The exercise was more complex, but that's because I'm hoping to build toward a very specific physique. The fact is, if you burn more calories than you consume in a day, you're going to lose weight. Walking, running, situps, cycling, skating, swimming - if your end goal is weight loss, lowering your calorie intake and adding activity is literally all you need to do. But if you're in the position where you'd like to start sculpting or become more toned, I think the routine Chris developed for me is a great place to start.
Stretch: cobra stretches, spider-man stretches, windshield wipers
Warm-up: 5 minutes hard cardio - running, bicycling, or burpees are good examples
Seated Ab Circles: 2 sets (both directions), 35 seconds each, 30 second rest in between
Mountain Climber Planks: 2 sets, 35 seconds each, 30 second rest in between
Plank Leg Raises: 2 sets, 35 seconds each, 30 second rest in between
Situps: 2 sets, 35 seconds each, 30 second rest in between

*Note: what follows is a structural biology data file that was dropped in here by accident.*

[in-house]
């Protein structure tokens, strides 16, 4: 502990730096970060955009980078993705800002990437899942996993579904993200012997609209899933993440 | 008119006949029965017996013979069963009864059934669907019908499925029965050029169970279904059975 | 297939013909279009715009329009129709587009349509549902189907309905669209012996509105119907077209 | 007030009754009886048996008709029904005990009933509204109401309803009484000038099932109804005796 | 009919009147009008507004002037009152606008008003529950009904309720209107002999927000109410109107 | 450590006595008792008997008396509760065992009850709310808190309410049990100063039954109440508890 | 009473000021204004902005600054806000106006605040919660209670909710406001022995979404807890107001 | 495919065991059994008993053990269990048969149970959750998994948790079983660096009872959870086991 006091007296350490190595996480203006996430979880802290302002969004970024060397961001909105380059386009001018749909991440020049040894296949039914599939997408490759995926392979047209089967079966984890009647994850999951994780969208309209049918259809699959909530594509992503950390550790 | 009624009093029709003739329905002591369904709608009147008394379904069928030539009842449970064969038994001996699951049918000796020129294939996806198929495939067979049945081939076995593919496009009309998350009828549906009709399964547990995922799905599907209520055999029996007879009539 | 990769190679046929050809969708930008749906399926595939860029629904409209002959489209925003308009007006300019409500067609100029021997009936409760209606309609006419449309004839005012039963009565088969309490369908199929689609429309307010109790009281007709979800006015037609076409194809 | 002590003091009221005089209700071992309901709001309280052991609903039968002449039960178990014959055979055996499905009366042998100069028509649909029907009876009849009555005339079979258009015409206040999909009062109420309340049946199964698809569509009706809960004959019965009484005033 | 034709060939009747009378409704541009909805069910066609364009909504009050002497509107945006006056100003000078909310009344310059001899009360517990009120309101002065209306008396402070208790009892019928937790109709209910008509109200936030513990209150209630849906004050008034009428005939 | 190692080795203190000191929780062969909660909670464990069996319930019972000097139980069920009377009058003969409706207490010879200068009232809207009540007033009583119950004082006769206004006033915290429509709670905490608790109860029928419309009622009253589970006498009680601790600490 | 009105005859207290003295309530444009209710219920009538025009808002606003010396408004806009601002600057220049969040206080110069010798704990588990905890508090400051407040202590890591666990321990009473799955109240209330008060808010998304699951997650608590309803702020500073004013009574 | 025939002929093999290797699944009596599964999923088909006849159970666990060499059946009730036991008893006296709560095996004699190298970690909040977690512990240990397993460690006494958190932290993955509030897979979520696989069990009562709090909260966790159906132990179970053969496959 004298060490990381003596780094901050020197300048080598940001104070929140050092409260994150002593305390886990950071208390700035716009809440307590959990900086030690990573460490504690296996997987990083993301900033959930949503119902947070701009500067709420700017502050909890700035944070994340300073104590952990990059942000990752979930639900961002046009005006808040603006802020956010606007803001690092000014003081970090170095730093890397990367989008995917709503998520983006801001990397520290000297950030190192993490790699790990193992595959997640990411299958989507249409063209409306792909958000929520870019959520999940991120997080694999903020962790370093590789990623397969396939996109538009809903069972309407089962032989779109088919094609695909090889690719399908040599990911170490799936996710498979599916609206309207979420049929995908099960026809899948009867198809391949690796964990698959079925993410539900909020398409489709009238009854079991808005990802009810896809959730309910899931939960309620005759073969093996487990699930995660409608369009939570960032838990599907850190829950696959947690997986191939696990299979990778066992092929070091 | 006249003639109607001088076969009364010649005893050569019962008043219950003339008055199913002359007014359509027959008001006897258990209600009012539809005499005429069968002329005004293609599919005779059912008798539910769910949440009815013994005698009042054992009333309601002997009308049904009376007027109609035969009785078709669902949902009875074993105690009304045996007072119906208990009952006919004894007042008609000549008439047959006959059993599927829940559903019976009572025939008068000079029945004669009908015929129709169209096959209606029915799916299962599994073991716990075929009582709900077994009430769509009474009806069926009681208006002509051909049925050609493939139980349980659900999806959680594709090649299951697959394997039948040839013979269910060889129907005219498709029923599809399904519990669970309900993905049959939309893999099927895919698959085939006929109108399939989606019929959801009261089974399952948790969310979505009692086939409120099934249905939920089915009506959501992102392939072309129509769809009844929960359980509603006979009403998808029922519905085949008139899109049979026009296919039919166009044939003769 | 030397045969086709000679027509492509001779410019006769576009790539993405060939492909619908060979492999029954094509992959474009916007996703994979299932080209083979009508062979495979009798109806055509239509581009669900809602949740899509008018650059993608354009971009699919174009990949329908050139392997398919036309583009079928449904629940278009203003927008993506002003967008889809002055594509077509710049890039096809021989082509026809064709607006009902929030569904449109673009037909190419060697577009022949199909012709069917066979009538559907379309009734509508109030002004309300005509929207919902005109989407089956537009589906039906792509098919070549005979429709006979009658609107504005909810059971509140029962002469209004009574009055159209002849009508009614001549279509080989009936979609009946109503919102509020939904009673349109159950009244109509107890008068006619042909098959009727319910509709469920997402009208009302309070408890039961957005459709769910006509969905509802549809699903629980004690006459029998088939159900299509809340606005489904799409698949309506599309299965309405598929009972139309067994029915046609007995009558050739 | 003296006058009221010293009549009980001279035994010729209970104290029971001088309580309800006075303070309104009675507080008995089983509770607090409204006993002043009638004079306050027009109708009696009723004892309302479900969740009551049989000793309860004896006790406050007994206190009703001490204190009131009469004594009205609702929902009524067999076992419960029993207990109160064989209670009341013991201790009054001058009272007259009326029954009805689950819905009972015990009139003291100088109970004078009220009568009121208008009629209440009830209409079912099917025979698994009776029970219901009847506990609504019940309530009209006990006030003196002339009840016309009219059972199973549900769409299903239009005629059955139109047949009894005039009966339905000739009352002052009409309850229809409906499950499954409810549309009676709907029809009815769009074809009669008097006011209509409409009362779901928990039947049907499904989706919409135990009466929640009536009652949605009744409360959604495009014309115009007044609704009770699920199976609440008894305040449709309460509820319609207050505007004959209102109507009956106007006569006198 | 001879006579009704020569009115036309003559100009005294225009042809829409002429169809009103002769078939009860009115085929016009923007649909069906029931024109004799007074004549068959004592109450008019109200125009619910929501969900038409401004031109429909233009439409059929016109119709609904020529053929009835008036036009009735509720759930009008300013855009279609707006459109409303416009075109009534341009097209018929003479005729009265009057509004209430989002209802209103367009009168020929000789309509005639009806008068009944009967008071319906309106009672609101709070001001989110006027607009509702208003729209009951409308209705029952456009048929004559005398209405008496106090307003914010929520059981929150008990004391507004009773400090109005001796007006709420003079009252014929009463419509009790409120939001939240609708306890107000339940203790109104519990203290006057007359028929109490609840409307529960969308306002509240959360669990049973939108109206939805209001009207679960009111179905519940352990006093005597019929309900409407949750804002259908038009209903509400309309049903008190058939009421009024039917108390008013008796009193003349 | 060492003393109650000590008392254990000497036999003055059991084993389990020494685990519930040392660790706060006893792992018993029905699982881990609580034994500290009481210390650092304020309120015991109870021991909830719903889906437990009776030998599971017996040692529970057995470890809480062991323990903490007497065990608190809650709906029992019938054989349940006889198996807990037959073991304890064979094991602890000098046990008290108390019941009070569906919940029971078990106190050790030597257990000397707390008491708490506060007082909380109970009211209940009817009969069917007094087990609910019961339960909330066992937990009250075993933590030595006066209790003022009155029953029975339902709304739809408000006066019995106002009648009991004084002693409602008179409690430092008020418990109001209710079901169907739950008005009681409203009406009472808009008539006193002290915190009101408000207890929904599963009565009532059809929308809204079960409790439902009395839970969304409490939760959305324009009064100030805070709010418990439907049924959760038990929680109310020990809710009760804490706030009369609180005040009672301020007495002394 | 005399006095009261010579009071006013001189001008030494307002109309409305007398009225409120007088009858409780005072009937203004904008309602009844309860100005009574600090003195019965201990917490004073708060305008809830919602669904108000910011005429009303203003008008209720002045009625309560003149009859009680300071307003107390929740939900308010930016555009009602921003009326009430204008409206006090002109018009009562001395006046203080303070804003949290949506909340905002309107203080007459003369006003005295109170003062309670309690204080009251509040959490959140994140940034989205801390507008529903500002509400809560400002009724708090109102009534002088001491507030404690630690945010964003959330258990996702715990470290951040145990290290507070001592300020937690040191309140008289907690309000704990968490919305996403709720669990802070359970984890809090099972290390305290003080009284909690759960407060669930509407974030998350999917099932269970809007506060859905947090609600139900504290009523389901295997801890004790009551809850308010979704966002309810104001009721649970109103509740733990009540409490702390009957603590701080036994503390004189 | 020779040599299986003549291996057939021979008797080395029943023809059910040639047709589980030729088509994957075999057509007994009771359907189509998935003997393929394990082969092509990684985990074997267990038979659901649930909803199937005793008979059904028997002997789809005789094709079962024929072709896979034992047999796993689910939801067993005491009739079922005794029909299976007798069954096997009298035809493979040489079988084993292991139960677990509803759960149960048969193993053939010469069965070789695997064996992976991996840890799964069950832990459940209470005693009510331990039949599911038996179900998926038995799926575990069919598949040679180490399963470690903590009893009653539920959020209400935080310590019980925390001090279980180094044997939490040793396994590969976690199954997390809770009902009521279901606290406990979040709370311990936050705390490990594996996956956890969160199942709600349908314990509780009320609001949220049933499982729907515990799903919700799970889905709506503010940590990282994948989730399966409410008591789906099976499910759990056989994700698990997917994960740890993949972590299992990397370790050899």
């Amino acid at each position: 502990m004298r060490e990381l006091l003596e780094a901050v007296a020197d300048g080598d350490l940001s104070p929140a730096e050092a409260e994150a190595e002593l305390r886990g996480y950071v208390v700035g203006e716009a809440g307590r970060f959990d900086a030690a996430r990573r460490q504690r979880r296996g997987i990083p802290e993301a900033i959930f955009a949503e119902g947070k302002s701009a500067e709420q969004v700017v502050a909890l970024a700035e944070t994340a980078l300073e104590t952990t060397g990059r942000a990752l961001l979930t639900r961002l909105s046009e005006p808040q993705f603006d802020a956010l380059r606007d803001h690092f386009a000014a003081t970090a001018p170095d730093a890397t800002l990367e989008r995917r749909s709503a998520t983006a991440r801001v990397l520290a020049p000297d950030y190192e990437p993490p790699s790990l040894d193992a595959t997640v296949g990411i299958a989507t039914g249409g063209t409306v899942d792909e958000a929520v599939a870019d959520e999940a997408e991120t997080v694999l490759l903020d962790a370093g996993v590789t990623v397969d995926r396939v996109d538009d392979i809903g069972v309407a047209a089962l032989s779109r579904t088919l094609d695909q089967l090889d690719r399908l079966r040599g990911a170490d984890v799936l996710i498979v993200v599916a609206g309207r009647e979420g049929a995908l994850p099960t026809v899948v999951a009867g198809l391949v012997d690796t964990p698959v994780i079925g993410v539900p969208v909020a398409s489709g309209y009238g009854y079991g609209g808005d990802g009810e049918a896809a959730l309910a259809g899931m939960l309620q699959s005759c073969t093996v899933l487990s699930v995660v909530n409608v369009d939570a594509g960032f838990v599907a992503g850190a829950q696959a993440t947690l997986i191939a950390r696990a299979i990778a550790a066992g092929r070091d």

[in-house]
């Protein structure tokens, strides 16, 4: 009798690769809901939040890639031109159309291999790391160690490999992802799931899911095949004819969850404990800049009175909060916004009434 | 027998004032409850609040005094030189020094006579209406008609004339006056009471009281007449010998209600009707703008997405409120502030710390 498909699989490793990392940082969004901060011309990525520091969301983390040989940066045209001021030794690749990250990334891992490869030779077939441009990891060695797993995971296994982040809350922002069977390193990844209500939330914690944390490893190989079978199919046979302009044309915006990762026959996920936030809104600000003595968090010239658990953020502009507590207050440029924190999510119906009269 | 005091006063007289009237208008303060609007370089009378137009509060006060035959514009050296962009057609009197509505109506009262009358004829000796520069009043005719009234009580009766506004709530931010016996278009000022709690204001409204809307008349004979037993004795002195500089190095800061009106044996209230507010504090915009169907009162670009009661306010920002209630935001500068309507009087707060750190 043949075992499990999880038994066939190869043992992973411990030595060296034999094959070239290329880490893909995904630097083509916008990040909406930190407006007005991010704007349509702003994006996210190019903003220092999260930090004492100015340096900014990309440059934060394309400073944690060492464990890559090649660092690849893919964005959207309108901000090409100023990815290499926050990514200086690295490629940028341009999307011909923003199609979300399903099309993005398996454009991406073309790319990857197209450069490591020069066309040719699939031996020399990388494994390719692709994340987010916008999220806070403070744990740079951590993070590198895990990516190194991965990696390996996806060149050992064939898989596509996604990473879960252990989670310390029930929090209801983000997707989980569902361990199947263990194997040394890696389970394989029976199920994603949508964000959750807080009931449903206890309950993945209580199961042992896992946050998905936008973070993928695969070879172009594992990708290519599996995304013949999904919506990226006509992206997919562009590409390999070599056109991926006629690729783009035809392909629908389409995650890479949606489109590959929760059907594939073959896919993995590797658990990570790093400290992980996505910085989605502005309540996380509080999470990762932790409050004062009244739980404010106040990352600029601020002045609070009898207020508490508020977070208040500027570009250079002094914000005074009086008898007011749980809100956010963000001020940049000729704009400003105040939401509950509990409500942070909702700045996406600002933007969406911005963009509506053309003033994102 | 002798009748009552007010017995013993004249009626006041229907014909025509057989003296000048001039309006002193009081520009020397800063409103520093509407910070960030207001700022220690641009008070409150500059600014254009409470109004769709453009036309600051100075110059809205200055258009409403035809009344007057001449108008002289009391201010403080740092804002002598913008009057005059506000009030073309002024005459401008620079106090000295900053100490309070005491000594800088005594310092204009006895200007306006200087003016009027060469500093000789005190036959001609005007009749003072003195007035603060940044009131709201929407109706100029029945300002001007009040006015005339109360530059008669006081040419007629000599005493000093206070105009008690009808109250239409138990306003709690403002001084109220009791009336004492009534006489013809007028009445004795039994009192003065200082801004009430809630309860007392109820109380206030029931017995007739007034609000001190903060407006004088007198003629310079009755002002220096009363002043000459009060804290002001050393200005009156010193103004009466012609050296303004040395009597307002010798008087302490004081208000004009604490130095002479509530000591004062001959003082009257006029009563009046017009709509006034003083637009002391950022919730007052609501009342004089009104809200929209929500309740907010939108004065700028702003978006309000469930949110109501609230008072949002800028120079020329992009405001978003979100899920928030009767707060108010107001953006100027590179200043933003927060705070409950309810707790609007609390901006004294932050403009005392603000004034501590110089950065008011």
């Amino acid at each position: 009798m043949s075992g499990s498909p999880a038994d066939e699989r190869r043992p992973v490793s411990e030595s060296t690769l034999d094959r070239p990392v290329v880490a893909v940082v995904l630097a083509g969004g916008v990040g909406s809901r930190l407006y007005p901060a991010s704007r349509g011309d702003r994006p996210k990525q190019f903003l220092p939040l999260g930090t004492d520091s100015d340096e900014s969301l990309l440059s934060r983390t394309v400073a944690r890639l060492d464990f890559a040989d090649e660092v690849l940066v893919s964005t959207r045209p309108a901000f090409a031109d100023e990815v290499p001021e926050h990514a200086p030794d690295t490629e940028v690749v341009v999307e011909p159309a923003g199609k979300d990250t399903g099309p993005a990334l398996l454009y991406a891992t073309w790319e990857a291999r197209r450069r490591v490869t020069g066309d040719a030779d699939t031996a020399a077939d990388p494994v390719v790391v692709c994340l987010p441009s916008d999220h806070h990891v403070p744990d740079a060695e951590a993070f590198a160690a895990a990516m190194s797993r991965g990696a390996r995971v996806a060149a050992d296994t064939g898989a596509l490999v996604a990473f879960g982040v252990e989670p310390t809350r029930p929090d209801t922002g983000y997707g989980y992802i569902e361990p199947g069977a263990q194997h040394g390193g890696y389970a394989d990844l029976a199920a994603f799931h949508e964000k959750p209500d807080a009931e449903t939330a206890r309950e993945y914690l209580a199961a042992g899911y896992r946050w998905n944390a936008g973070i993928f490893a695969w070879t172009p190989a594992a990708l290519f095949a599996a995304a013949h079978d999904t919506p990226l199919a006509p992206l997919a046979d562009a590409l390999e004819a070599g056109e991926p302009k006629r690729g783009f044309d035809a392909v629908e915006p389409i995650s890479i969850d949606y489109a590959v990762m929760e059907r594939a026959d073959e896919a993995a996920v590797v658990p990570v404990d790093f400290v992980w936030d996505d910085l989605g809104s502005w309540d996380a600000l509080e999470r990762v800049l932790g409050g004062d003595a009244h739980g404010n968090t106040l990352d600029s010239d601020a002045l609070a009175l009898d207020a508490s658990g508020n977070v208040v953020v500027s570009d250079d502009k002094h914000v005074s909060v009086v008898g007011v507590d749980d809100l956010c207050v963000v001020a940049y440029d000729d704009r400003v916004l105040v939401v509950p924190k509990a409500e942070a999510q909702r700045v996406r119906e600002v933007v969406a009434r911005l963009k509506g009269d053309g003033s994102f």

Scissors: 2 sets, 35 seconds each, 30 second rest in between
Russian Twist: 2 sets, 35 seconds each, 30 second rest in between
Plank Holds: 2 sets, 45 seconds each, 30 second rest in between
More coming soon!
I found this to be an insanely useful tool in combatting the blandness of diet foods. It's by no means completely healthy - it's very fatty and should be used sparingly - but since it's just made from raw cashews, it's a much healthier fat than, say, mayonnaise.
16 ounces raw cashews
Place cashews in a large bowl, and cover with enough water to fully submerge the cashews. Allow to soak for at least 4 hours, up to overnight (to quicken this process, you can use boiling water and allow the cashews to soak for 30 minutes).
2. Drain the cashews and place in a high-powered blender. Add just enough water to cover the cashews along with a generous pinch of salt, and blend on high speed for 1-3 minutes, until completely creamy. Allow to cool completely, jar, and refrigerate until ready to use.
Creamy Shrimp and Tomato Pasta